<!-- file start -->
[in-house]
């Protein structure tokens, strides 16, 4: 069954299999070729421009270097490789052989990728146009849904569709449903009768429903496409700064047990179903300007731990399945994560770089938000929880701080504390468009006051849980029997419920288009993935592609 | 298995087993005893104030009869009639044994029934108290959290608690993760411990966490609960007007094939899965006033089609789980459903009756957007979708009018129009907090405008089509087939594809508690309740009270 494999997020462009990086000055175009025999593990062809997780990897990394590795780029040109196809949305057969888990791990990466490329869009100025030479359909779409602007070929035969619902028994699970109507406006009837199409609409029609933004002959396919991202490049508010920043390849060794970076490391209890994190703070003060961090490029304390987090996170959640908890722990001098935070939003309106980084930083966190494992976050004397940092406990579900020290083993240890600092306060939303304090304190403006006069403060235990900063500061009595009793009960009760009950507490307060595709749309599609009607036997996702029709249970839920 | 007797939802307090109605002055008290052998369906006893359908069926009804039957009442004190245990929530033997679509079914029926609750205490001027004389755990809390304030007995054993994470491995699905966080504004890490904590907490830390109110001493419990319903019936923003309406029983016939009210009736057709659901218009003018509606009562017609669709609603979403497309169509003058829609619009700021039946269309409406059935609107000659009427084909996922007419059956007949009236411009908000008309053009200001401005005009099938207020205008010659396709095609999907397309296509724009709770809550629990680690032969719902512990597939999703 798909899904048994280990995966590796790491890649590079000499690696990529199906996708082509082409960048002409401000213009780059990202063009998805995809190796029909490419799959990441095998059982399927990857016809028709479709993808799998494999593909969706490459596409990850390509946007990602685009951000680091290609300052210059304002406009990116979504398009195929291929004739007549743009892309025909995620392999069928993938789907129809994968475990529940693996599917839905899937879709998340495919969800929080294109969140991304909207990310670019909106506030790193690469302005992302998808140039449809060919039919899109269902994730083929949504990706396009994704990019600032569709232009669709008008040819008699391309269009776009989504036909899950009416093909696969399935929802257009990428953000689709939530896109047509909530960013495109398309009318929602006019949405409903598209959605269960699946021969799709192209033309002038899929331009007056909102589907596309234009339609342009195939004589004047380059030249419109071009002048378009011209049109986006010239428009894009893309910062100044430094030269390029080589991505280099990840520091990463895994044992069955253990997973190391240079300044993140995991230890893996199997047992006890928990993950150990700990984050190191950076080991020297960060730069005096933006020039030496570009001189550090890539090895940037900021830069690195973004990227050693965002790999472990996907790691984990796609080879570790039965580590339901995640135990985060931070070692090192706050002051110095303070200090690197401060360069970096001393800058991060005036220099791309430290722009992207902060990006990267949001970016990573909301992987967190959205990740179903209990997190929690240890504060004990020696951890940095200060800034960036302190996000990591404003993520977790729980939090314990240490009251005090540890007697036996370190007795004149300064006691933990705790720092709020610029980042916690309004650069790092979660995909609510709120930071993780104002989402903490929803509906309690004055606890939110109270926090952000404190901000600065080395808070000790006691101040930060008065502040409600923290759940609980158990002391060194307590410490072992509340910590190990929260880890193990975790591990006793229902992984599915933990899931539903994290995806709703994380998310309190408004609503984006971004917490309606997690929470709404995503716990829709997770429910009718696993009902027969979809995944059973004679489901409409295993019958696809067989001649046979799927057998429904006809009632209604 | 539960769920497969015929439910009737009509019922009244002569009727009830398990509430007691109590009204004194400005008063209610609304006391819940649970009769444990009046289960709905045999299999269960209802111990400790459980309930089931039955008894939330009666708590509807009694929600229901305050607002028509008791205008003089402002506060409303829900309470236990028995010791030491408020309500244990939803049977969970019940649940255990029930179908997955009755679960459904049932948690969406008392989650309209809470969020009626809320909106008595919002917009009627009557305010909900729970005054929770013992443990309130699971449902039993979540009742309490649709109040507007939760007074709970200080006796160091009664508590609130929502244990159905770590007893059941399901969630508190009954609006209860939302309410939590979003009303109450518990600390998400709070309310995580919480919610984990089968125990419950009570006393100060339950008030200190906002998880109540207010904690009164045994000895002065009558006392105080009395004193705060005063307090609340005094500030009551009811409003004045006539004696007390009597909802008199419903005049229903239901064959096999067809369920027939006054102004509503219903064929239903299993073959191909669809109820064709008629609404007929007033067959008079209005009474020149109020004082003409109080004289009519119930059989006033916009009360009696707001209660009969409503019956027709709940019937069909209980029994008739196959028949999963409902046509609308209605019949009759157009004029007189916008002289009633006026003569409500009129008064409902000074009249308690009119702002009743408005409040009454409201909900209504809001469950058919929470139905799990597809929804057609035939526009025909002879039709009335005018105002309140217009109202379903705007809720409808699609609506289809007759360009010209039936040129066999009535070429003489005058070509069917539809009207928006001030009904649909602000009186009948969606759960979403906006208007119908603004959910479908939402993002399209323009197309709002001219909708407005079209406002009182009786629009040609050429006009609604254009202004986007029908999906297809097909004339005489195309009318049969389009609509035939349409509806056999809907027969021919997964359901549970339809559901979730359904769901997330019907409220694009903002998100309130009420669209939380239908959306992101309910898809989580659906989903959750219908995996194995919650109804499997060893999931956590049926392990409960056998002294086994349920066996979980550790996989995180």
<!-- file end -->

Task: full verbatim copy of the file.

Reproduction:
[in-house]
């Protein structure tokens, strides 16, 4: 069954299999070729421009270097490789052989990728146009849904569709449903009768429903496409700064047990179903300007731990399945994560770089938000929880701080504390468009006051849980029997419920288009993935592609 | 298995087993005893104030009869009639044994029934108290959290608690993760411990966490609960007007094939899965006033089609789980459903009756957007979708009018129009907090405008089509087939594809508690309740009270 494999997020462009990086000055175009025999593990062809997780990897990394590795780029040109196809949305057969888990791990990466490329869009100025030479359909779409602007070929035969619902028994699970109507406006009837199409609409029609933004002959396919991202490049508010920043390849060794970076490391209890994190703070003060961090490029304390987090996170959640908890722990001098935070939003309106980084930083966190494992976050004397940092406990579900020290083993240890600092306060939303304090304190403006006069403060235990900063500061009595009793009960009760009950507490307060595709749309599609009607036997996702029709249970839920 | 007797939802307090109605002055008290052998369906006893359908069926009804039957009442004190245990929530033997679509079914029926609750205490001027004389755990809390304030007995054993994470491995699905966080504004890490904590907490830390109110001493419990319903019936923003309406029983016939009210009736057709659901218009003018509606009562017609669709609603979403497309169509003058829609619009700021039946269309409406059935609107000659009427084909996922007419059956007949009236411009908000008309053009200001401005005009099938207020205008010659396709095609999907397309296509724009709770809550629990680690032969719902512990597939999703 798909899904048994280990995966590796790491890649590079000499690696990529199906996708082509082409960048002409401000213009780059990202063009998805995809190796029909490419799959990441095998059982399927990857016809028709479709993808799998494999593909969706490459596409990850390509946007990602685009951000680091290609300052210059304002406009990116979504398009195929291929004739007549743009892309025909995620392999069928993938789907129809994968475990529940693996599917839905899937879709998340495919969800929080294109969140991304909207990310670019909106506030790193690469302005992302998808140039449809060919039919899109269902994730083929949504990706396009994704990019600032569709232009669709008008040819008699391309269009776009989504036909899950009416093909696969399935929802257009990428953000689709939530896109047509909530960013495109398309009318929602006019949405409903598209959605269960699946021969799709192209033309002038899929331009007056909102589907596309234009339609342009195939004589004047380059030249419109071009002048378009011209049109986006010239428009894009893309910062100044430094030269390029080589991505280099990840520091990463895994044992069955253990997973190391240079300044993140995991230890893996199997047992006890928990993950150990700990984050190191950076080991020297960060730069005096933006020039030496570009001189550090890539090895940037900021830069690195973004990227050693965002790999472990996907790691984990796609080879570790039965580590339901995640135990985060931070070692090192706050002051110095303070200090690197401060360069970096001393800058991060005036220099791309430290722009992207902060990006990267949001970016990573909301992987967190959205990740179903209990997190929690240890504060004990020696951890940095200060800034960036302190996000990591404003993520977790729980939090314990240490009251005090540890007697036996370190007795004149300064006691933990705790720092709020610029980042916690309004650069790092979660995909609510709120930071993780104002989402903490929803509906309690004055606890939110109270926090952000404190901000600065080395808070000790006691101040930060008065502040409600923290759940609980158990002391060194307590410490072992509340910590190990929260880890193990975790591990006793229902992984599915933990899931539903994290995806709703994380998310309190408004609503984006971004917490309606997690929470709404995503716990829709997770429910009718696993009902027969979809995944059973004679489901409409295993019958696809067989001649046979799927057998429904006809009632209604 | 539960769920497969015929439910009737009509019922009244002569009727009830398990509430007691109590009204004194400005008063209610609304006391819940649970009769444990009046289960709905045999299999269960209802111990400790459980309930089931039955008894939330009666708590509807009694929600229901305050607002028509008791205008003089402002506060409303829900309470236990028995010791030491408020309500244990939803049977969970019940649940255990029930179908997955009755679960459904049932948690969406008392989650309209809470969020009626809320909106008595919002917009009627009557305010909900729970005054929770013992443990309130699971449902039993979540009742309490649709109040507007939760007074709970200080006796160091009664508590609130929502244990159905770590007893059941399901969630508190009954609006209860939302309410939590979003009303109450518990600390998400709070309310995580919480919610984990089968125990419950009570006393100060339950008030200190906002998880109540207010904690009164045994000895002065009558006392105080009395004193705060005063307090609340005094500030009551009811409003004045006539004696007390009597909802008199419903005049229903239901064959096999067809369920027939006054102004509503219903064929239903299993073959191909669809109820064709008629609404007929007033067959008079209005009474020149109020004082003409109080004289009519119930059989006033916009009360009696707001209660009969409503019956027709709940019937069909209980029994008739196959028949999963409902046509609308209605019949009759157009004029007189916008002289009633006026003569409500009129008064409902000074009249308690009119702002009743408005409040009454409201909900209504809001469950058919929470139905799990597809929804057609035939526009025909002879039709009335005018105002309140217009109202379903705007809720409808699609609506289809007759360009010209039936040129066999009535070429003489005058070509069917539809009207928006001030009904649909602000009186009948969606759960979403906006208007119908603004959910479908939402993002399209323009197309709002001219909708407005079209406002009182009786629009040609050429006009609604254009202004986007029908999906297809097909004339005489195309009318049969389009609509035939349409509806056999809907027969021919997964359901549970339809559901979730359904769901997330019907409220694009903002998100309130009420669209939380239908959306992101309910898809989580659906989903959750219908995996194995919650109804499997060893999931956590049926392990409960056998002294086994349920066996979980550790996989995180």